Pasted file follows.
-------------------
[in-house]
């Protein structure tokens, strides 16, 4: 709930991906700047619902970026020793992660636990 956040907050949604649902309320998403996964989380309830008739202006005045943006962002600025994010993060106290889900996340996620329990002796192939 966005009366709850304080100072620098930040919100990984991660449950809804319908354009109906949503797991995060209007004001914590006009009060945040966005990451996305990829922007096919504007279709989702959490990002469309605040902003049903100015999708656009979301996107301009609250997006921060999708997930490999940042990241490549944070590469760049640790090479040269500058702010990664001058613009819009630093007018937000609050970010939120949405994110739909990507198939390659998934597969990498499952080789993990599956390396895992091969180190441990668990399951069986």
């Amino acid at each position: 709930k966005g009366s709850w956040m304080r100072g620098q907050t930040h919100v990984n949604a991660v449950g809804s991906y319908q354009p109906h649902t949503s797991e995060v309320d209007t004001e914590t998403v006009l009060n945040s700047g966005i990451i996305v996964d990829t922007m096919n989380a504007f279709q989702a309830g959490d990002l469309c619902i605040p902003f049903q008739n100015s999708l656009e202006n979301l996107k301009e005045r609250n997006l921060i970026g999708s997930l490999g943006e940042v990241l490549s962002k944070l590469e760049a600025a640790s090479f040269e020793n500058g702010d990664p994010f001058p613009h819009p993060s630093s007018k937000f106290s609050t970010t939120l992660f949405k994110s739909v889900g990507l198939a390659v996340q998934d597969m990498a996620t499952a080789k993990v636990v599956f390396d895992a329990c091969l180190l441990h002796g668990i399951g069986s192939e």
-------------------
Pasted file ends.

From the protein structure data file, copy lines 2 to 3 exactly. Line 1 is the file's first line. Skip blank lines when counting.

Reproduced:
């Protein structure tokens, strides 16, 4: 709930991906700047619902970026020793992660636990 956040907050949604649902309320998403996964989380309830008739202006005045943006962002600025994010993060106290889900996340996620329990002796192939 966005009366709850304080100072620098930040919100990984991660449950809804319908354009109906949503797991995060209007004001914590006009009060945040966005990451996305990829922007096919504007279709989702959490990002469309605040902003049903100015999708656009979301996107301009609250997006921060999708997930490999940042990241490549944070590469760049640790090479040269500058702010990664001058613009819009630093007018937000609050970010939120949405994110739909990507198939390659998934597969990498499952080789993990599956390396895992091969180190441990668990399951069986």
């Amino acid at each position: 709930k966005g009366s709850w956040m304080r100072g620098q907050t930040h919100v990984n949604a991660v449950g809804s991906y319908q354009p109906h649902t949503s797991e995060v309320d209007t004001e914590t998403v006009l009060n945040s700047g966005i990451i996305v996964d990829t922007m096919n989380a504007f279709q989702a309830g959490d990002l469309c619902i605040p902003f049903q008739n100015s999708l656009e202006n979301l996107k301009e005045r609250n997006l921060i970026g999708s997930l490999g943006e940042v990241l490549s962002k944070l590469e760049a600025a640790s090479f040269e020793n500058g702010d990664p994010f001058p613009h819009p993060s630093s007018k937000f106290s609050t970010t939120l992660f949405k994110s739909v889900g990507l198939a390659v996340q998934d597969m990498a996620t499952a080789k993990v636990v599956f390396d895992a329990c091969l180190l441990h002796g668990i399951g069986s192939e």